Abstract: Historically, organized labour in Canada has had a fraught relationship with Black, Indigenous, and racialized workers. Specifically, unions have often been complicit, or actively participated, in the exclusion and marginalization of these workers, reinforcing rather than challenging the injustices of colonial racial capitalism. In recent decades, however, there has been a notable shift in union discourse and action with respect to anti-racism and reconciliation. Especially following landmark events such as the release of the Truth and Reconciliation Commission of Canada’s (TRCC) Final Report and Calls to Action in 2015 or the rise to prominence of the Movement for Black Lives, unions and labour organizations across Canada have become increasingly interested in defending and advancing the rights of Black, Indigenous, and racialized workers within and even beyond the workplace. This paper draws from a scoping review of the range of discursive and material actions taken by unions to engage in what I call the labour of social justice. Specifically, I assess the value and efficacy of four common iterations of this labour: public statements, internal political education, collective bargaining strategies, and material acts of solidarity. Thinking alongside feminist, anti-racist, and Indigenous studies of organized labour, I offer a critical discussion of the limits and potentials of the dominant approaches unions are taking to advance anti-racism and reconciliation in Canada.

Operationalizing Intersectionality in Canada: Equality policy and NGOs: Ashlee Christoffersen (York University)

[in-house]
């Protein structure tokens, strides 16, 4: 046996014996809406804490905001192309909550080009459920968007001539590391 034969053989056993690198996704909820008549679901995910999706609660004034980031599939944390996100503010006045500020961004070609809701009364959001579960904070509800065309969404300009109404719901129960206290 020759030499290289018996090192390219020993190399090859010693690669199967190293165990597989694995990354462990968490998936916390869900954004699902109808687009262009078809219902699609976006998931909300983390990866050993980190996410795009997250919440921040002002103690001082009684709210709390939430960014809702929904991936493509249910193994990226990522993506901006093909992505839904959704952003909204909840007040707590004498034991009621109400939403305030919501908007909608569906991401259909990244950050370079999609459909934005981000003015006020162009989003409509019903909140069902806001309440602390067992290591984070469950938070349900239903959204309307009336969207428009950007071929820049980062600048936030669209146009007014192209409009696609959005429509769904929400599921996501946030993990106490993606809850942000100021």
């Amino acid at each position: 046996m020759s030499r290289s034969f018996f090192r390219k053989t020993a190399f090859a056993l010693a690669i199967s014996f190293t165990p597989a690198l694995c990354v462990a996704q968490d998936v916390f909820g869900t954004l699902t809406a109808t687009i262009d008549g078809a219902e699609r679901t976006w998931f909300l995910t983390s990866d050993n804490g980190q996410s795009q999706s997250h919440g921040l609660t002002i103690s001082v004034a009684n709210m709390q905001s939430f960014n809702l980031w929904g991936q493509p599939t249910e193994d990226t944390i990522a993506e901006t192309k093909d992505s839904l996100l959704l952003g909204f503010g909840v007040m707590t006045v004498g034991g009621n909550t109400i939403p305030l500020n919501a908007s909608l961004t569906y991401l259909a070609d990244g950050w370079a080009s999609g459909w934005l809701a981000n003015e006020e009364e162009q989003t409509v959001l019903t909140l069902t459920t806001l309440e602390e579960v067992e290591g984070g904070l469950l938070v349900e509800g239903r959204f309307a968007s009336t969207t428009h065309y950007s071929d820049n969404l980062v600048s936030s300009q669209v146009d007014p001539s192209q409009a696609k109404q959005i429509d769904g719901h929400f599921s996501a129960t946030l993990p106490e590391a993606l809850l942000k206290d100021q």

Abstract: Canada is near unique internationally in recent high-level political commitments to operationalizing intersectionality, which is timely because amidst increased visibility of movements for racial, and Indigenous, justice, the Canadian government faces competing justice claims. Yet an intersectional approach is antithetical to how inequalities are currently understood and prioritized around gender in Canada (Christoffersen & Hankivsky 2021). This paper shares preliminary findings of multi-method research, including interviews and document analysis, exploring the influence of recent public discourse about racial and Indigenous injustice on the opportunities and challenges for operationalizing intersectionality in Canada, with a unique focus on equity-seeking non-governmental organizations (NGOs). NGOs play a key role in the policy process, and in knowledge production. They set the agenda and frame policy problems to advance particular solutions while silencing others. Moreover, as unelected representatives they are political actors that play a critical, underexplored role in the political representation of intersectionally marginalized groups. NGOs play an ambivalent role in applying intersectionality requiring critical interrogation (Christoffersen 2021): they have the potential to both further and hamper efforts for intersectional justice. What policy responses to racial and Indigenous injustice do NGOs advocate for, and how do these compare and interact? How do equity-seeking NGOs conceptualize and operationalize intersectionality? To forge a path through a politically contested landscape, these questions represent pressing avenues of inquiry in Canada and internationally.